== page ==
Social, mental, and emotional thoughts get stirred up with unexpected passing of a parent. Add to that the sudden receipt of money and most people are feeling extremely uncomfortable. Not only are you dealing with loss, you’ve suddenly got their home or maybe two homes. You have their personal property and all these different assets dropped in your lap.
Many are hard to understand. Perhaps Mom and Dad didn’t share much of this with you, which is not uncommon. There are siblings involved and your immediate family. It’s a major transition and it’s sudden. A lot of life-changing moments and decisions, with pitfalls and opportunities.
Here’s an example: About 15 years ago this gentleman was referred to us. He came in to discuss his recent inheritance of about $1.5 million. The first thing he said to us was “I’m taking half of this, $750,000, and I’m buying a bowling alley.”
“Well, okay. Tell us about that.” He told us he’s a bowler. “I love bowling. I go with friends all the time and am in a league. I really understand bowlers and I want to do this bowling alley thing.”
Now, you might be asking yourself: does he know anything about business? No. Does he understand that bowling alleys primarily make their money from the liquor side of the business? It was pretty clear he didn’t understand that either. How could he really believe that, never having run a business, he would be able to run this bowling alley business?
What’s the point here? First, people in a sudden-money situation have lots of different reactions. In this case, it was fire – ready – aim. Just jump in without much thought. It’s not an isolated story. Plenty of people with sudden money will take it and spend it quickly without thinking it through.
Others will freeze – do absolutely nothing. In fact, some will do nothing for years. We met a woman who didn’t sell her mother’s home for almost 10 years. She just wasn’t sure what to do. Seemed simple but she couldn’t do it. It could have been emotional; it could have been just over-thinking – and then taking no action. Or not wanting to say she just didn’t know how to get started.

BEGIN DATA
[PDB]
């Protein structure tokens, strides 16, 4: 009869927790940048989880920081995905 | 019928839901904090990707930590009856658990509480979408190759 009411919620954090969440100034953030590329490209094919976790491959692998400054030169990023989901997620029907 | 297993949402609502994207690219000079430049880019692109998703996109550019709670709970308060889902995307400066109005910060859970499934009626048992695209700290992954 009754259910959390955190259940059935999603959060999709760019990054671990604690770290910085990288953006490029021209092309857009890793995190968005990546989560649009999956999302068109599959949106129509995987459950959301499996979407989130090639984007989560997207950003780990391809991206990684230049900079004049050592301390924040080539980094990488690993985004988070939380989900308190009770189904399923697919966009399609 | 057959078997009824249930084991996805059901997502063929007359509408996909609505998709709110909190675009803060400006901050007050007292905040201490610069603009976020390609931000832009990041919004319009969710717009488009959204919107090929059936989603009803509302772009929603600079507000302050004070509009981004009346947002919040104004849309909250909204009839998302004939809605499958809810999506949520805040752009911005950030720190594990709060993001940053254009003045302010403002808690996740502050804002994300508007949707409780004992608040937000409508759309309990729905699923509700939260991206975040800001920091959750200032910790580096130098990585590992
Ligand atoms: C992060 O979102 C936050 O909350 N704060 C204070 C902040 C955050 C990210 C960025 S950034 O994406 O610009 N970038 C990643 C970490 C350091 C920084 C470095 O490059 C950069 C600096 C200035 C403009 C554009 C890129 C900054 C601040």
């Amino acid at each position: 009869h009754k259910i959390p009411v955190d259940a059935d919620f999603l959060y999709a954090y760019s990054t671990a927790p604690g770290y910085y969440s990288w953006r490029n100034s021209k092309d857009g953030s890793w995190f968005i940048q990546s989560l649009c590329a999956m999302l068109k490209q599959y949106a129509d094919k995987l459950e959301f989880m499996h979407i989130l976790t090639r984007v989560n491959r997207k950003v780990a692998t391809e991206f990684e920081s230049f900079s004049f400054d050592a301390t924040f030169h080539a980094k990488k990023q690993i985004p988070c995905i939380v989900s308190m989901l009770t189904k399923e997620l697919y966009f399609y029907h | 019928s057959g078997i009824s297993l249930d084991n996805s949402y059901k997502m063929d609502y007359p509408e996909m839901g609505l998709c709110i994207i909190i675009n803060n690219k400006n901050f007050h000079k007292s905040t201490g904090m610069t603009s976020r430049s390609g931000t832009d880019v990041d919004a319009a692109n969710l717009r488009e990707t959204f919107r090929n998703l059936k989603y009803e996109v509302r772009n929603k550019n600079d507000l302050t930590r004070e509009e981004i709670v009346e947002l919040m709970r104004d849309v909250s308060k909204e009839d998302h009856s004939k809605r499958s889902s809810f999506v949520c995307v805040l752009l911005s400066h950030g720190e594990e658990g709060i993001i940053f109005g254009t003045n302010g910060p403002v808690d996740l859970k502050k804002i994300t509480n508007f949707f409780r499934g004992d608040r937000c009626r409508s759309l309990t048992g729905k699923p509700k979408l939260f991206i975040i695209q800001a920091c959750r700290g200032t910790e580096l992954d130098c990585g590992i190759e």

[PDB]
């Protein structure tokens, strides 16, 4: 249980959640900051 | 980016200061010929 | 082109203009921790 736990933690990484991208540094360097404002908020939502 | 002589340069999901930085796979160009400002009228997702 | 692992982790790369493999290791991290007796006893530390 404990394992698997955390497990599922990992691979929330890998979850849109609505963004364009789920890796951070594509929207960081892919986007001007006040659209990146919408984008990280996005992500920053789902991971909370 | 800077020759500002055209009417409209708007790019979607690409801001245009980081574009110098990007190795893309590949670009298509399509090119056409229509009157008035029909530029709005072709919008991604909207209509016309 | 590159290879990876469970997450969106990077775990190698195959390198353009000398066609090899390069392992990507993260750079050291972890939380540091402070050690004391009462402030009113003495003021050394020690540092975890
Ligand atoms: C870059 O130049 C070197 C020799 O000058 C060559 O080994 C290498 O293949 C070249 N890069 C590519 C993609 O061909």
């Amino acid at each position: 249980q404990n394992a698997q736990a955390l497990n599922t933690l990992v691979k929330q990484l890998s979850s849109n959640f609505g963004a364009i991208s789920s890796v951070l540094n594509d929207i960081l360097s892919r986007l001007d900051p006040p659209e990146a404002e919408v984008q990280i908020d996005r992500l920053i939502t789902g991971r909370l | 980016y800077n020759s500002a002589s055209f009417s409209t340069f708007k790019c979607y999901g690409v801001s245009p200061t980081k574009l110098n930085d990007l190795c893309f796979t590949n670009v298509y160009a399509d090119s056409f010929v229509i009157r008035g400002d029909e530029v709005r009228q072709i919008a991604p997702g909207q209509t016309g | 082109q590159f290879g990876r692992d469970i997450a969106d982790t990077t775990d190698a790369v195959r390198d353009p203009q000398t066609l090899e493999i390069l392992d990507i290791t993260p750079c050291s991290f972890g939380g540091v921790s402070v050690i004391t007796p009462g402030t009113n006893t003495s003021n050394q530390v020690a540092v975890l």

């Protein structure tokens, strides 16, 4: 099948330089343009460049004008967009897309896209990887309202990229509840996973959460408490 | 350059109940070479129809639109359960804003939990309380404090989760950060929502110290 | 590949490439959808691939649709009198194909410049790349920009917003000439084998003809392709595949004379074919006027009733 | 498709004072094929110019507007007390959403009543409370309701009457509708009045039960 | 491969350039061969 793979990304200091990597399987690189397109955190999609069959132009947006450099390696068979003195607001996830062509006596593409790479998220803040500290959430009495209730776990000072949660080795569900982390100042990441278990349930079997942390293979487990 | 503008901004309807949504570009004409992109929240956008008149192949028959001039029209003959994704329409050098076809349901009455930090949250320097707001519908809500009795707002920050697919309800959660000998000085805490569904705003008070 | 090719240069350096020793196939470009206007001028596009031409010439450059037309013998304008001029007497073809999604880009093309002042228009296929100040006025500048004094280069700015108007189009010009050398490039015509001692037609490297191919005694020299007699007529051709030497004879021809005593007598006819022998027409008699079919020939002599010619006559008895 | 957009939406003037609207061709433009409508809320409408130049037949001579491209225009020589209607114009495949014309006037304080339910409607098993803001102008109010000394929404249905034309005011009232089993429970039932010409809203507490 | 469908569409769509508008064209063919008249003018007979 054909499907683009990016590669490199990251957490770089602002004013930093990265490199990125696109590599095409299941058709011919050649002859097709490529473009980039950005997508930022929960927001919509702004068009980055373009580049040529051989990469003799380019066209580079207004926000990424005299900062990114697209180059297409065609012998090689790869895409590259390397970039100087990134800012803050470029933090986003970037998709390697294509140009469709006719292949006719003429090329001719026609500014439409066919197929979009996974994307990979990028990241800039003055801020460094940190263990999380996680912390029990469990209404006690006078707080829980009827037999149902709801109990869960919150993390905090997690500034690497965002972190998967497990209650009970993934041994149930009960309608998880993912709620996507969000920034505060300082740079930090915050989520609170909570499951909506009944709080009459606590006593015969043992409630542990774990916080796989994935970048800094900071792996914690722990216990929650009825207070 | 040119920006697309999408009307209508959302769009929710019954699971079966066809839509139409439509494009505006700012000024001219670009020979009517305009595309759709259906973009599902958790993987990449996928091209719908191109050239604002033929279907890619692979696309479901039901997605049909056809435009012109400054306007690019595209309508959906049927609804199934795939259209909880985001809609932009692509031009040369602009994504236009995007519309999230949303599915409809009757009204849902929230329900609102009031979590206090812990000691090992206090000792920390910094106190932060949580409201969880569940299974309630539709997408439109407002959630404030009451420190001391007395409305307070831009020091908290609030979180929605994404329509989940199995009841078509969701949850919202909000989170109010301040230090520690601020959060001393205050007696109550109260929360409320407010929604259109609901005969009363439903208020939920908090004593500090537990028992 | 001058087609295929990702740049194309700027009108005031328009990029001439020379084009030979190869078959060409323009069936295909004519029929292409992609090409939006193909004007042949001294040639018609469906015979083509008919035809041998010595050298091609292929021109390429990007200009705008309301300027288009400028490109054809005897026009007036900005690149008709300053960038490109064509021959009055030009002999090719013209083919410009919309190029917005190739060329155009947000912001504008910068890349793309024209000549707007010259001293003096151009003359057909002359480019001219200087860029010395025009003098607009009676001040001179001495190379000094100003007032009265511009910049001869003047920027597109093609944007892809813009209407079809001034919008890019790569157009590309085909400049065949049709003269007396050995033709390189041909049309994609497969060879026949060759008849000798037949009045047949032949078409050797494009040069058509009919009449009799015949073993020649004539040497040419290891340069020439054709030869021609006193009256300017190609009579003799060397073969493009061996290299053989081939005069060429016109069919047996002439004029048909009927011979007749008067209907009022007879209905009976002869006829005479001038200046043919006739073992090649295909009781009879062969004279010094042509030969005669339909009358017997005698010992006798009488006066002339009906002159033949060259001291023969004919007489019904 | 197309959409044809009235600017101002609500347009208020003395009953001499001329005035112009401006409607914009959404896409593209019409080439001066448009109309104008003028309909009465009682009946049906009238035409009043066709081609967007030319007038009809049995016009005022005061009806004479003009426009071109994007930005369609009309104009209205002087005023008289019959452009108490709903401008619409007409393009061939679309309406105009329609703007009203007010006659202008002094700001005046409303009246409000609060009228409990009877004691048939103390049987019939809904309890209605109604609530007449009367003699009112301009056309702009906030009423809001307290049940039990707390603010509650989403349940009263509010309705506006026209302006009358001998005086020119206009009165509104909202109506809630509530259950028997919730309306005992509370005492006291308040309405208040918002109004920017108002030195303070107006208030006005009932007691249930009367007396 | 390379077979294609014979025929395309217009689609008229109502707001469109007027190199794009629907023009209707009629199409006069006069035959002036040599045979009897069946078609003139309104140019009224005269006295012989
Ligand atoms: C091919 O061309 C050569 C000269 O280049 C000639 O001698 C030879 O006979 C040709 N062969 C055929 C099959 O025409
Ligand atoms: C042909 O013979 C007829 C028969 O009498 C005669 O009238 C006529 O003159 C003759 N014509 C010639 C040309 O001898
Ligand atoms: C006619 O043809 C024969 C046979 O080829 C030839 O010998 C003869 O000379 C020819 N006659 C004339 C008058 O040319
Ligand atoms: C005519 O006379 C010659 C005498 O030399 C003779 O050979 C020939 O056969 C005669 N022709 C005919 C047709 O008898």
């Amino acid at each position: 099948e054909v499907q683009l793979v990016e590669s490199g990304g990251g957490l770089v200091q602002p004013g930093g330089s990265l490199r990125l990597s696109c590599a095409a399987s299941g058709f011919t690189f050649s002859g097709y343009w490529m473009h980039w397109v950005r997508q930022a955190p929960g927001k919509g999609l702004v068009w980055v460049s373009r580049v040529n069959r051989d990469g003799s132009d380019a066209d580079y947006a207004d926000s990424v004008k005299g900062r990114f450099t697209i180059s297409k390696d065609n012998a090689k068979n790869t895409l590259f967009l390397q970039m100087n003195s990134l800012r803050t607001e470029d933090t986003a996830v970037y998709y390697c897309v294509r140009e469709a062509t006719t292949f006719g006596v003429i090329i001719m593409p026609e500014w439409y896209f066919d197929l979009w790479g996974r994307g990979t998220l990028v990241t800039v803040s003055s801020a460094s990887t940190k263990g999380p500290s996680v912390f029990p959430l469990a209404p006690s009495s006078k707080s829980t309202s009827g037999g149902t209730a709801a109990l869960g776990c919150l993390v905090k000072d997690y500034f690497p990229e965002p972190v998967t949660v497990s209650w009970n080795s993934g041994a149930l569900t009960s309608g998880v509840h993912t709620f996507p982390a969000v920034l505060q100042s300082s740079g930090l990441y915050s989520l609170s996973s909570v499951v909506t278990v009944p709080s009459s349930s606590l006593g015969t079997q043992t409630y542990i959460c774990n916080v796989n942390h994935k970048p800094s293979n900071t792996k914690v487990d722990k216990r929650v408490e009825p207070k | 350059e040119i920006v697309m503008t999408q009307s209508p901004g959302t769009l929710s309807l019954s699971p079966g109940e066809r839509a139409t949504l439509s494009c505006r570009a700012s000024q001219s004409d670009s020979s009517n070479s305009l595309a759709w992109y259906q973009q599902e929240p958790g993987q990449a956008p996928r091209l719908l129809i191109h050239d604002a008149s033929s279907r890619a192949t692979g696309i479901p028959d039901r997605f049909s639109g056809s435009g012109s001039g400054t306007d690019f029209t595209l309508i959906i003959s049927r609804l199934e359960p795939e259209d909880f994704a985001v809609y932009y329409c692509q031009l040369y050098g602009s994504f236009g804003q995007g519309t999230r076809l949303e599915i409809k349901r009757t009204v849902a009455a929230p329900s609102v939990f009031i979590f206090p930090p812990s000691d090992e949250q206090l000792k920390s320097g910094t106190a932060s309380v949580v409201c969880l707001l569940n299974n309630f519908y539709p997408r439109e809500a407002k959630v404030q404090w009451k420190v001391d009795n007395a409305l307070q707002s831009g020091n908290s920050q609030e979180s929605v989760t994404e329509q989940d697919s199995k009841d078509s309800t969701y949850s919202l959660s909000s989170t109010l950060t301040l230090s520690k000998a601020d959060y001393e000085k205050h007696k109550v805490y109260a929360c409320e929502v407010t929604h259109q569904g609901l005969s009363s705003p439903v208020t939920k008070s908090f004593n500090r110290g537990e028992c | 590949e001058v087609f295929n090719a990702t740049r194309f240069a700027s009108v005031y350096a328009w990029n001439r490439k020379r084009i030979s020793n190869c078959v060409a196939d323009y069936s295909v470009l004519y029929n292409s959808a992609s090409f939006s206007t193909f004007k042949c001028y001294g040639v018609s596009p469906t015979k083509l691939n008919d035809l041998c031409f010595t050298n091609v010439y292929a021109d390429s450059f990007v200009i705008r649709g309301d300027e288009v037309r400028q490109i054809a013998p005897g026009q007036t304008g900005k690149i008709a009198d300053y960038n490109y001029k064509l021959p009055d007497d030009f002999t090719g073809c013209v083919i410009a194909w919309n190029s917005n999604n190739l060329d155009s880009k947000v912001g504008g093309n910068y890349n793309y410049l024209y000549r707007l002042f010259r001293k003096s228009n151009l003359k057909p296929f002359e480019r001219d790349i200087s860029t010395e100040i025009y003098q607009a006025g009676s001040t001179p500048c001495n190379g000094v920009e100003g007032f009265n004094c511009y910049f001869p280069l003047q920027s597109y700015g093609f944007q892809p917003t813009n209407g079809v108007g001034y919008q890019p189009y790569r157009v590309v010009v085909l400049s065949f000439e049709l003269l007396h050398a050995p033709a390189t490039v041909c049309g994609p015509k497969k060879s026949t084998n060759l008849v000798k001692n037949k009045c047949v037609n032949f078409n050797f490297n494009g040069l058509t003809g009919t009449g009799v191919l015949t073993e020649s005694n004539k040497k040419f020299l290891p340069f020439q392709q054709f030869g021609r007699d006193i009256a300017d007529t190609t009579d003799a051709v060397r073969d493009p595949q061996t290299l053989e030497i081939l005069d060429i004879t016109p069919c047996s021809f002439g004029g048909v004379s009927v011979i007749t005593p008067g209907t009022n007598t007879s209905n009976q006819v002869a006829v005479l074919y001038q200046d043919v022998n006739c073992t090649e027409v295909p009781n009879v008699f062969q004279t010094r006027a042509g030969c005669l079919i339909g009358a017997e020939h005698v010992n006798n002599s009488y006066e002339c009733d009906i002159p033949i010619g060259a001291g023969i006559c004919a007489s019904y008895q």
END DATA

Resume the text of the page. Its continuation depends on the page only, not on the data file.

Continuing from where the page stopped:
So, where do you start with sudden money decision-making? We recommend always starting in the future. Look to tomorrow and work your way back to today. It’s actually a lot easier than the other way around. Think to yourself: What does this look like two years from now? Integrating this money into our lives, what does that look like?
When you approach it this way, it becomes clearer and easier to start the discussion with your spouse and with your family. You start to find some hard and fast ideas. You can begin to ask the three key money questions:
- What does my balance sheet look like?
- What does my cash flow look like? and
- What will my taxes look like?
Sometimes this exercise is easy – you’re just doing the science. And there’s real value to that. You can disrupt the distractions and limit the kinds of questions you think you need to answer. It gets you into the pre-frontal cortex, the part of the brain where you’re making good logical decisions away from all the emotional angst that comes out of the death of a parent.
It makes you very intentional about where you’re going and what you’re doing. You can look more easily at this sudden money as a gift from your parents. It’s been handed to you and now, all of a sudden, new avenues open up. You can look at some of those things that matter to you but were out of reach. It’s time to take a fresh look.
We’ve watched a lot of folks go through these life events. It’s never easy but with some guidelines, you can weather the storm, gain greater clarity and separate from some of those emotional and other issues that people can have a tough time with.
Look into the future and think through those three key money questions. Be intentional and realistic. Run the numbers. You’ll feel in control and avoid buying that bowling alley.
If you find yourself in a transition like this, please give us a call at 800-480-7913. We’ve helped a lot of people work their way through the key money questions and put a framework in place. We’d love to do the same for you.
Send me your response, query or comment to firstname.lastname@example.org.